or Connect
Mothering › Mothering Forums › Childhood and Beyond › Education › Learning at Home and Beyond › Unschooling › Homeschool schedule, breaks, etc?
New Posts  All Forums:Forum Nav:

Homeschool schedule, breaks, etc?

post #1 of 16
Thread Starter 

I don't strictly identify ourselves as "unschoolers", but if I'm honest, that's probably the best term to describe our approach...though I do feel we thrive with some level of structure and designated school work/lesson time. Anyway, I was just wondering if anyone else is a little more structured and when you take "breaks" for holidays and whatnot. I really know better than to compare ourselves to our public schooling counterparts, but I was having a conversation with some friends from church the other night, and you should've seen their reaction when I revealed that I originally scheduled two weeks for our Thanksgiving break (we actually only took one week, but that's beside the point).

 

It seemed like it was the most ridiculous and absurd thing they'd ever heard. I proudly stated that "we have liberty" and moved on, but I thought maybe they would be more jealous than anything. Where we live, we don't have to give any kind of account of the days we spend schooling, so obviously, I don't really keep track except for my own personal organization.

 

What do you all do? Is two weeks just plain craziness? Lol! I mean, we never actually stop learning, the atmosphere of our home and our lives are always conducive to educational opportunities...

post #2 of 16

The concept of breaks doesn't really fit in with unschooling as we do it, other than that our scheduled out-of-home activities tend to have break weeks. So gymnastics, math and violin class will be off for two weeks after this week, to resume in January. I know my child will continue with all those things at home anyway, even without the external classes, but we don't have the classes to attend.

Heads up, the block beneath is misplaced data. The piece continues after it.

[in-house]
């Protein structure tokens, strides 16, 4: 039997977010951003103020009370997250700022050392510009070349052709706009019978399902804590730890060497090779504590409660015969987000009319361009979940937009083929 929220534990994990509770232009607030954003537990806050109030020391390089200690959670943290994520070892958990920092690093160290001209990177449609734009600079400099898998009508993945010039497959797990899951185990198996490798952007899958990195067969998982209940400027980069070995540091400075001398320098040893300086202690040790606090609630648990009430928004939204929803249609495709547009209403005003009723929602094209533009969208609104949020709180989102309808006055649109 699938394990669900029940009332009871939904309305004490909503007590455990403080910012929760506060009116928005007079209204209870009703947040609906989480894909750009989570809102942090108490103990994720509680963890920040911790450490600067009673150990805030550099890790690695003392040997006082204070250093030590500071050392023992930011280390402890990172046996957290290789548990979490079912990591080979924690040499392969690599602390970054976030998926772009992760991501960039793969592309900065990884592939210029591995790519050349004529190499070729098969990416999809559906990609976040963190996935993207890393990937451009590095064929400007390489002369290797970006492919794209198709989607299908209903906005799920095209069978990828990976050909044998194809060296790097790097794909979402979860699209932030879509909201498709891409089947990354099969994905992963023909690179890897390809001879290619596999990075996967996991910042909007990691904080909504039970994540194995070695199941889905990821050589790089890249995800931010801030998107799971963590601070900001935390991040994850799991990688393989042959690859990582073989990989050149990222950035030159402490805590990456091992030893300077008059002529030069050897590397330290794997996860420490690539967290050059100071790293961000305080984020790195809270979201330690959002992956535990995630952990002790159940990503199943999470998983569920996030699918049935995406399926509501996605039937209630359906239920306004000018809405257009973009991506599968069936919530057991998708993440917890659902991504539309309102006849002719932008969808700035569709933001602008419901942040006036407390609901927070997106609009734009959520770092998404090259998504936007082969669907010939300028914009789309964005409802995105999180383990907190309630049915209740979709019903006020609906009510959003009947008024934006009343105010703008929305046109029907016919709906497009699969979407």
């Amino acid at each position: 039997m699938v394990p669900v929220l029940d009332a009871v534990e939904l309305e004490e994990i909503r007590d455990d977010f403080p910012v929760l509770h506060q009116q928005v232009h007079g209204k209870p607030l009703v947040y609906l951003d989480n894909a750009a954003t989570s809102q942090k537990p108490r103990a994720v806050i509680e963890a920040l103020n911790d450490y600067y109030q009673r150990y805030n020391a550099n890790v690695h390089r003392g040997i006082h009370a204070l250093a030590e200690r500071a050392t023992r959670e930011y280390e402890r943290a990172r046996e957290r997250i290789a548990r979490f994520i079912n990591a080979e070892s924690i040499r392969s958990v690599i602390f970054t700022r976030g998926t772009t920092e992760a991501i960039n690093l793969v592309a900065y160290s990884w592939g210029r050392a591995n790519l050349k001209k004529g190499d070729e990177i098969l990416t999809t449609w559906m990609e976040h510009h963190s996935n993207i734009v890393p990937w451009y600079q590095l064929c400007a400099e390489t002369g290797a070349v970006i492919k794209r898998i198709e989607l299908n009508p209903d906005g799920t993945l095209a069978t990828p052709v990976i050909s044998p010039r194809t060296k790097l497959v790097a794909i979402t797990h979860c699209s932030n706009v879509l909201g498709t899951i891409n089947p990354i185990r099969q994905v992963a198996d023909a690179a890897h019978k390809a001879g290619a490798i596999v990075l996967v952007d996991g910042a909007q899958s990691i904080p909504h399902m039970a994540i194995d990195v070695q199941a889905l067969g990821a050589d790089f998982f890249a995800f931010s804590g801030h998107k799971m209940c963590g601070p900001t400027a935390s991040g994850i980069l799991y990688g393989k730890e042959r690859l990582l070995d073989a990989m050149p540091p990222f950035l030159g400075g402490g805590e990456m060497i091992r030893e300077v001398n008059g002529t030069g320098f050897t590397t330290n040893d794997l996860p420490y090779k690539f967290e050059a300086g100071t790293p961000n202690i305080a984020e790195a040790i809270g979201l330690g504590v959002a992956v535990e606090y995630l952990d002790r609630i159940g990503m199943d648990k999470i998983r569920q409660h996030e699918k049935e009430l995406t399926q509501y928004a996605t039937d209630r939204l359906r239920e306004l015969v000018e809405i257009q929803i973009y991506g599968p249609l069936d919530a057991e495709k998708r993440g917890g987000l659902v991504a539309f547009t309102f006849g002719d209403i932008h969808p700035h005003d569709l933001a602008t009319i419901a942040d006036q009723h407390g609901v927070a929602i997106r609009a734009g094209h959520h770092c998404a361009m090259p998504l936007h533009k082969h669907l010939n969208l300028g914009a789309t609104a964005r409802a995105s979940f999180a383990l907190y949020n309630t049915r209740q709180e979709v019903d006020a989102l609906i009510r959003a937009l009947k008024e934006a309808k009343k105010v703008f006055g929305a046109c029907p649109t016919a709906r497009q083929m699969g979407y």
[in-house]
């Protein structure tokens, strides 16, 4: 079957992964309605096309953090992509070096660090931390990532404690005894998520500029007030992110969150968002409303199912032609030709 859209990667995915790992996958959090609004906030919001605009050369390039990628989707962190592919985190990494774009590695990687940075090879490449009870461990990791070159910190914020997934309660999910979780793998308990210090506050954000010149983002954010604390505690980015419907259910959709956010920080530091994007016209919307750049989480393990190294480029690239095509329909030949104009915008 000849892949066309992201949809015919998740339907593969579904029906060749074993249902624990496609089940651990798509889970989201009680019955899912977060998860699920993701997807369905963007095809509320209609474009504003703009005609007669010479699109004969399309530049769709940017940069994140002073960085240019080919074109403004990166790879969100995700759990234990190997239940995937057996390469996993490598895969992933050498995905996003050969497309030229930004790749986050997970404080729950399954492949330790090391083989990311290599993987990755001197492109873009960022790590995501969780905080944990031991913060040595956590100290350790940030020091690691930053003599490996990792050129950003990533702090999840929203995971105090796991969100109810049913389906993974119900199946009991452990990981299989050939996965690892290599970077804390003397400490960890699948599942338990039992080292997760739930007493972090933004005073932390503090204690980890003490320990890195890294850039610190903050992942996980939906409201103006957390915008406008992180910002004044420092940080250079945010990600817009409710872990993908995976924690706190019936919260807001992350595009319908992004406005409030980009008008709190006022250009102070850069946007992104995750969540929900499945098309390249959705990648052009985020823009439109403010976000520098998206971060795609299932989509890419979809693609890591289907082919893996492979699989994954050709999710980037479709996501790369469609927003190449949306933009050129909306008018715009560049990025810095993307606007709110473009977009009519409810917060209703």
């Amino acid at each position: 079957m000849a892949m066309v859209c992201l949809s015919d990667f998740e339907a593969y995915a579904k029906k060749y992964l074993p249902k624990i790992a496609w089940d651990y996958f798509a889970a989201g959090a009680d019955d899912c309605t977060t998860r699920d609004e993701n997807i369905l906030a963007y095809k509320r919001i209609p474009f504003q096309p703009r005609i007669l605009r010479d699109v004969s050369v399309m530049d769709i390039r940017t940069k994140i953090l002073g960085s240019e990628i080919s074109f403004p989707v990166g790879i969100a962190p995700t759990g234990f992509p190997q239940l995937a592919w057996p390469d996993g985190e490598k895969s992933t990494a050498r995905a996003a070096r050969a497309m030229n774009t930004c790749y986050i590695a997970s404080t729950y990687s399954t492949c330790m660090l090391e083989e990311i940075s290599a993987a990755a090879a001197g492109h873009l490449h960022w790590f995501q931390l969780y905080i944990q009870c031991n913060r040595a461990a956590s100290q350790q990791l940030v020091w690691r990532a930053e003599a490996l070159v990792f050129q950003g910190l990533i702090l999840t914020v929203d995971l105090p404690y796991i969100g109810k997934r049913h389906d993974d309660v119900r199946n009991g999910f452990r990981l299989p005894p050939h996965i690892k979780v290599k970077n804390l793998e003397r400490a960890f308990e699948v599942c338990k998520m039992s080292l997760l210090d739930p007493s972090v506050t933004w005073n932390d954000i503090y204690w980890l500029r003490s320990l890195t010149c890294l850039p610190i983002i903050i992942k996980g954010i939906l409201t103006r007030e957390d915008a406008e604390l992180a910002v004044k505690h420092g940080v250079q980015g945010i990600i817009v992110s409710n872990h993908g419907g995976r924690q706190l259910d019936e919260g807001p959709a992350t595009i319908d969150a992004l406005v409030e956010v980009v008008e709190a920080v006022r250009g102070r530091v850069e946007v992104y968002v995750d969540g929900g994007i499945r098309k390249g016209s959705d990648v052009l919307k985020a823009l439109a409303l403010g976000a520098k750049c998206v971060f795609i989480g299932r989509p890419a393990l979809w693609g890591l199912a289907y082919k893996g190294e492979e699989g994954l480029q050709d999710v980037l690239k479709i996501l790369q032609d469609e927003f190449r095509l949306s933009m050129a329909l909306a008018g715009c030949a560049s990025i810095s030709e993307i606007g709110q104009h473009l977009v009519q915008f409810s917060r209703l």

Your idea of taking time off when you want may seem foreign to your church friends, and it may seem foreign to unschoolers, but I think you'll find that the majority of homeschoolers at Mothering (especially those in the main Learning at Home forum) have a very similar style and structure to yours.

 

Miranda

post #3 of 16

We take time off as it works for us. We're not typical unschoolers (if there is such a thing), but we don't stick to completely rigid homeschool schedules either. We take off what works for us - for example, by the time we start school back up again, we'll have taken about a month off for Christmas break - and we took a week for Thanksgiving. We start school after public, and finish before they do - but we also don't take half days and at least 2-3 days per month off like they do. We have shorter days in general, because we move more quickly through our work - and we accomplish more in a day than public school does.


When my friends who have kids in public school question this, I simply tell them that it works and they're welcome to come spend a day with us if they'd like to see how. Most don't (and that's okay), but they do seem to realize that if I'm willing to let them come sit in on our day, it must actually work, and they let it drop.

 

Even when we're on a break, my kids are still learning - maybe not in a way that anyone else would define learning, but they are. And to me, the fact that *I* know they are learning is enough.

post #4 of 16

I think the issue (of dealing with friends questioning taking time "off" from schooling) is totally valid, but I think it stems from a lack of understanding about unschooling. To me the point of unschooling is to erase the boundary between learning and living. If there's no such distinction, you can't take a break from learning, because you can you take a break from living? And that's really I suppose how I would explain it to the incredulous: "With our style of homeschooling learning is inextricably wrapped up in daily life. Sometimes we drop some of our structure for a while, but we're still doing unstructured homeschooling during that time. For instance we took a week around Thanksgiving where we used a completely unstructured style. It was great!"